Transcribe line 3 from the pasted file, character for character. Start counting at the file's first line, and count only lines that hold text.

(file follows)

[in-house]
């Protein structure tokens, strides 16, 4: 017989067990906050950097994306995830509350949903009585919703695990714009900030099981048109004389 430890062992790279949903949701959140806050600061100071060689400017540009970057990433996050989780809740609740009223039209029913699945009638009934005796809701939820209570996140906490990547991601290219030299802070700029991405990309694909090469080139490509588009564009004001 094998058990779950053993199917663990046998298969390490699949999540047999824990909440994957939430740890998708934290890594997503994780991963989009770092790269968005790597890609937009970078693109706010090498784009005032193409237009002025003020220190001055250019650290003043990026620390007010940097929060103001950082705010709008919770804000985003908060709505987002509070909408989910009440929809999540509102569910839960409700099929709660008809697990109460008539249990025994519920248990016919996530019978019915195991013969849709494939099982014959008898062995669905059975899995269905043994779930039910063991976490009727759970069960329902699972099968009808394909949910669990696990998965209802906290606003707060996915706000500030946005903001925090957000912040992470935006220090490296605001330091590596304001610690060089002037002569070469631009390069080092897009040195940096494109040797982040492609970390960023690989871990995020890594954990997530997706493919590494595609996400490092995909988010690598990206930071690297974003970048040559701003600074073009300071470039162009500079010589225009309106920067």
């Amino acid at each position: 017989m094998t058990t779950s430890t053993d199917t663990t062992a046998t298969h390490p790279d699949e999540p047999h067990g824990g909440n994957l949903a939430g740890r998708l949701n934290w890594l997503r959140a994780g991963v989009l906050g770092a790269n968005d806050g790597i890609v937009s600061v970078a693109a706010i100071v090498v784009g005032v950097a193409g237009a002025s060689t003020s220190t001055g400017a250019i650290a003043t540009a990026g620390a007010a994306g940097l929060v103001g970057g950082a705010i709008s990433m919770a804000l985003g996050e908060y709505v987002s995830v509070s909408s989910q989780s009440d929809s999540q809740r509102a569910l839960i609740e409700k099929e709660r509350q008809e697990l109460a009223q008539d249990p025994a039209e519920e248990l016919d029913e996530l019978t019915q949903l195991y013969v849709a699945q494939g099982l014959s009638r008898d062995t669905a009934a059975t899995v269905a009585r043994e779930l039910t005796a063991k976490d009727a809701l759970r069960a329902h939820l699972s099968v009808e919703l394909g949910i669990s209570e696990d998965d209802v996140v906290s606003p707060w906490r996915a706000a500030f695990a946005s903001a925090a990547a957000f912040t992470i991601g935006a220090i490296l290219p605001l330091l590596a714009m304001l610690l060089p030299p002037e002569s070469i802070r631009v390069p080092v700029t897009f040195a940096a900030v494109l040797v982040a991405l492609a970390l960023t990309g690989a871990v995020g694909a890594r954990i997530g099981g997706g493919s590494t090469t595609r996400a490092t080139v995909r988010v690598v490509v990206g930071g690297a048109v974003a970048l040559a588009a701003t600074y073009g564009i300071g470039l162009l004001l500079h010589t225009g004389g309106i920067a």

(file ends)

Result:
């Amino acid at each position: 017989m094998t058990t779950s430890t053993d199917t663990t062992a046998t298969h390490p790279d699949e999540p047999h067990g824990g909440n994957l949903a939430g740890r998708l949701n934290w890594l997503r959140a994780g991963v989009l906050g770092a790269n968005d806050g790597i890609v937009s600061v970078a693109a706010i100071v090498v784009g005032v950097a193409g237009a002025s060689t003020s220190t001055g400017a250019i650290a003043t540009a990026g620390a007010a994306g940097l929060v103001g970057g950082a705010i709008s990433m919770a804000l985003g996050e908060y709505v987002s995830v509070s909408s989910q989780s009440d929809s999540q809740r509102a569910l839960i609740e409700k099929e709660r509350q008809e697990l109460a009223q008539d249990p025994a039209e519920e248990l016919d029913e996530l019978t019915q949903l195991y013969v849709a699945q494939g099982l014959s009638r008898d062995t669905a009934a059975t899995v269905a009585r043994e779930l039910t005796a063991k976490d009727a809701l759970r069960a329902h939820l699972s099968v009808e919703l394909g949910i669990s209570e696990d998965d209802v996140v906290s606003p707060w906490r996915a706000a500030f695990a946005s903001a925090a990547a957000f912040t992470i991601g935006a220090i490296l290219p605001l330091l590596a714009m304001l610690l060089p030299p002037e002569s070469i802070r631009v390069p080092v700029t897009f040195a940096a900030v494109l040797v982040a991405l492609a970390l960023t990309g690989a871990v995020g694909a890594r954990i997530g099981g997706g493919s590494t090469t595609r996400a490092t080139v995909r988010v690598v490509v990206g930071g690297a048109v974003a970048l040559a588009a701003t600074y073009g564009i300071g470039l162009l004001l500079h010589t225009g004389g309106i920067a």